Feedback Summit 2018

October 4 – 5 | Washington, DC

Feedback Summit 2018: The Expected Thing

At previous Summits, we’ve discussed how feedback is Right Thing, the Smart Thing, the Feasible Thing, and the Powerful Thing to do.

This year, we are going to talk about how to make it the Expected Thing to do. What will it take to get to a tipping point where listening to and acting on feedback from the people we seek to serve becomes the new norm for funders, program designers, and services providers?

Collaborative Leadership

Working collaboratively across sectors is essential for feedback to become the norm.

Carrots, Sticks, and Tools

Bringing feedback to scale requires diverse incentive models and tools.

Equity and Inclusion

We need to make sure feedback respects and elevates the voices of those most marginalized.


Thursday, October 4

  • 8:00-9:30am Breakfast (Lounge)
  • 10:15 – 10:30am Coffee Break (Lounge)
  • 10:30 – 11:40am LabStorm Breakout Sessions
  • 11:40 – 12:00pm Lunch Break
  • 1:30-1:45pm Coffee Break (Lounge)
  • 1:45 – 2:55 pm Breakout sessions
  • 2:55 – 3:15 pm Coffee Break
  • 3:15 – 4:25 pm Breakout sessions
  • 4:25-4:45pm Break
  • 5:15-7:00pm Reception: Visualizing Feedback presented by the Accountability Lab and Special Guest Performance (Upstairs)

Do(Zorro)ing Open Contracting Right- Citizen Monitoring in Ukraine

Pre-revolution, Ukraine was known for having one of the most corrupt public procurement systems in the world. DoZorro is an innovative way for any citizen to monitor public spending and safely submit complaints when they see corrupt or inefficient contracting practices, with amazing results so far. In this session, Anastasiya Kozlovtseva of Transparency International Ukraine will demonstrate how the DoZorro platform works, share the results, and facilitate a feedback conversation to surface ways to improve the platform and replicate results in other contexts. Join this collaborative problem-solving session on creating the tools citizens need to stop corruption.

Discussion Questions

1. We submit complaints and corruption analyses to the antimonopoly committee and the state auditing commission, but they aren’t responding as proactively as we’d like to this information. How can we put pressure on them to take a more active approach?

2. To have real impact, we also need to change legislation, for example in order to embed red flagging into the procurement system. However, it’s difficult and takes a lot of time to see legislative change. How have people in other countries managed this process?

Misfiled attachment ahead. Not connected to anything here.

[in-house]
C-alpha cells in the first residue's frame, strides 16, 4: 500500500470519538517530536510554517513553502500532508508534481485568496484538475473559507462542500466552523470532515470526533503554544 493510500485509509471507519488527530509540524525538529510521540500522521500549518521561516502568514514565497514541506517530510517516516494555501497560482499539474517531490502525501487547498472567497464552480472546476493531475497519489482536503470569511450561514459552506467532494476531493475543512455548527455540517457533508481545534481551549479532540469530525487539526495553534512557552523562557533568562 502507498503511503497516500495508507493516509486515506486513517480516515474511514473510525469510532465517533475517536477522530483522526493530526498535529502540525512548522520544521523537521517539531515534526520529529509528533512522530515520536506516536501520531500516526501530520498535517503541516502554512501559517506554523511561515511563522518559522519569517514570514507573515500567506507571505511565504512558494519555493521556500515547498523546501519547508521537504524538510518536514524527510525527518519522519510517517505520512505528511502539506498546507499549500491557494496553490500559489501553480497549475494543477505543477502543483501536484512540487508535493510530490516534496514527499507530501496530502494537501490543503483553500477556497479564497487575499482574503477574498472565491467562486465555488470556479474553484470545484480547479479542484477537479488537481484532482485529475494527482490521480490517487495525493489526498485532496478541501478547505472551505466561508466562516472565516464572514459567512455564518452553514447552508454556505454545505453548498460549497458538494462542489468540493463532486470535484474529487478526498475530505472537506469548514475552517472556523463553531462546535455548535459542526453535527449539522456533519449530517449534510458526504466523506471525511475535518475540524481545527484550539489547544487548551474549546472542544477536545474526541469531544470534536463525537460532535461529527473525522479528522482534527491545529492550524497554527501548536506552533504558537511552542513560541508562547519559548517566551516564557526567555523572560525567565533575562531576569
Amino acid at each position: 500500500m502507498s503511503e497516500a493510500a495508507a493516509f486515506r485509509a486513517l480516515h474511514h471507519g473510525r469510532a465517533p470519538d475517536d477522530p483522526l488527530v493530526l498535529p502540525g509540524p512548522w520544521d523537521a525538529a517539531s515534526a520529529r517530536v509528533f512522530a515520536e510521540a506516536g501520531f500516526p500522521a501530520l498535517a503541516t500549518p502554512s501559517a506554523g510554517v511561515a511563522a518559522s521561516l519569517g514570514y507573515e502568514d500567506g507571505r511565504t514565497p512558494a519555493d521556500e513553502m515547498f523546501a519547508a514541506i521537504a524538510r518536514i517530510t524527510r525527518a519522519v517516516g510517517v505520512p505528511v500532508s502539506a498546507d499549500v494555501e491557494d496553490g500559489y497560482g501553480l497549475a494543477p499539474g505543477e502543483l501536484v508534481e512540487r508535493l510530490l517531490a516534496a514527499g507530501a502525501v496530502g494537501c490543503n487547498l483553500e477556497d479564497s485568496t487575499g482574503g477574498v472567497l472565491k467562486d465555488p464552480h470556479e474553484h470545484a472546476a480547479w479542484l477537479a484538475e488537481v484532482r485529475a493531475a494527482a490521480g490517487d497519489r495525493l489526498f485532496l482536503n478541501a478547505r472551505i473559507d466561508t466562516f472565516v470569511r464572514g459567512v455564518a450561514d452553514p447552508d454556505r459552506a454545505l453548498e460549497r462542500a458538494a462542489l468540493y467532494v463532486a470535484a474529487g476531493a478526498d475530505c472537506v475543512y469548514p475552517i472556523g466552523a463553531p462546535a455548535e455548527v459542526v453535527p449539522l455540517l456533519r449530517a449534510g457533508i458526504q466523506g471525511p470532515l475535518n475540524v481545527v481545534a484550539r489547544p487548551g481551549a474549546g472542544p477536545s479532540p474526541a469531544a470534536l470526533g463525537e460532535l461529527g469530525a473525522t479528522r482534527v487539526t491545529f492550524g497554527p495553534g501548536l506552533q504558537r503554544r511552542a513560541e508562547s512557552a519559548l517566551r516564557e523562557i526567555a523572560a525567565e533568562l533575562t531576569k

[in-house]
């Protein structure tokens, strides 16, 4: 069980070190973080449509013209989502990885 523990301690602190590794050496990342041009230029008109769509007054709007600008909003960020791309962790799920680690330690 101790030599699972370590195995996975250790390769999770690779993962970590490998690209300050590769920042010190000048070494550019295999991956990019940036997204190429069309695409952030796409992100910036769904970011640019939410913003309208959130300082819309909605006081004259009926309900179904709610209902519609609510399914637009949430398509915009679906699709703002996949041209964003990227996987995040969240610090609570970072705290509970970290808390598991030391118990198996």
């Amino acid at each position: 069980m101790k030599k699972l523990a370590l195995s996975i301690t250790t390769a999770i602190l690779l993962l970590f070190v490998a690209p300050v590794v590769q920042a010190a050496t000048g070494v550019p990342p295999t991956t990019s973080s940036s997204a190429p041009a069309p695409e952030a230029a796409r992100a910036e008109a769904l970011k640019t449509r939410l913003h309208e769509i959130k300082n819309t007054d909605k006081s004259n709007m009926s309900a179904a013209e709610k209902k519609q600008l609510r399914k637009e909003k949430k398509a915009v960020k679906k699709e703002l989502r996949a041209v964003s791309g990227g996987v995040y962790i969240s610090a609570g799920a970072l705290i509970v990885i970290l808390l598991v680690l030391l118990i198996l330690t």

3. Until now, our main impact number has been a calculation of percent savings. We have seen this number isn’t as reliable as we like, and can sometimes create perverse incentives. We’d like to have a similar impact number for advocacy purposes, but want something reliable. How have other people defined their impact indicators around improvements in public procurement?

Theme: Carrots, Sticks, and Tools
Discussants: Anastasiya Kozlovtseva (Transparency Initiative Ukraine), Kathrin Frauscher, Katherine Wikrent (Open Contracting Partnership)
Room: 2B


How Can Data Build Trust Between Communities and Government?

Theme: Collaborative Leadership
Discussants: Fayyaz Yaseen (Accountability Lab)
Room: 2A


Long Distance Relationships: How Can We Use Feedback to Build Effective Remote Working Cultures is a decade old social good NGO that has a distributed team across several countries. While our primary offices are in South Africa, employees from those offices also often work remotely, with Slack and Google Docs and Hangouts as our primary tools. As we’ve doubled in size two years ago, we have been using many communication channels to keep our culture and values strong, but it’s often hard to spot the gaps – and to address them proactively.

1) What kind of feedback channels outside of surveys can be effective for building an inclusive remote work place?
2) What is the easiest way to document the impact of internal communication channels preferably in one place to communicate results with mgmt and the rest of the org?
3) How can one encourage active feedback internally?

Theme: Collaborative Leadership
Discussants: Ambika Samarthya-Howard
Room: 2C


Lunch Plenary: Unleashing the Power of Beneficiary Feedback Loops

Theme: Equity in Feedback
Discussants: Melinda Tuan (Fund for Shared Insight), Judith Sandalow, Elizabeth Bausch (Children’s Law Center)
Room: Main Hall


Lean Impact “Shark Tank”

Join us for an interactive “Shark Tank” session to dive into two real-world solutions and take a hard look at their strengths and weaknesses – no holds barred. We’ll share the principles for Lean Impact and consider each of the three pillars that are required for a successful social innovation: Value (is this something the beneficiary/stakeholders want, demand, and will refer others to?), 2) Growth (is there an engine for scale and sustainability to reach a significant portion of the need?), and 3) Impact (does it work to deliver the intended social benefit?). Find out if our presenters have what it take!

Theme: Carrots, Sticks, and Tools; Collaborative Leadership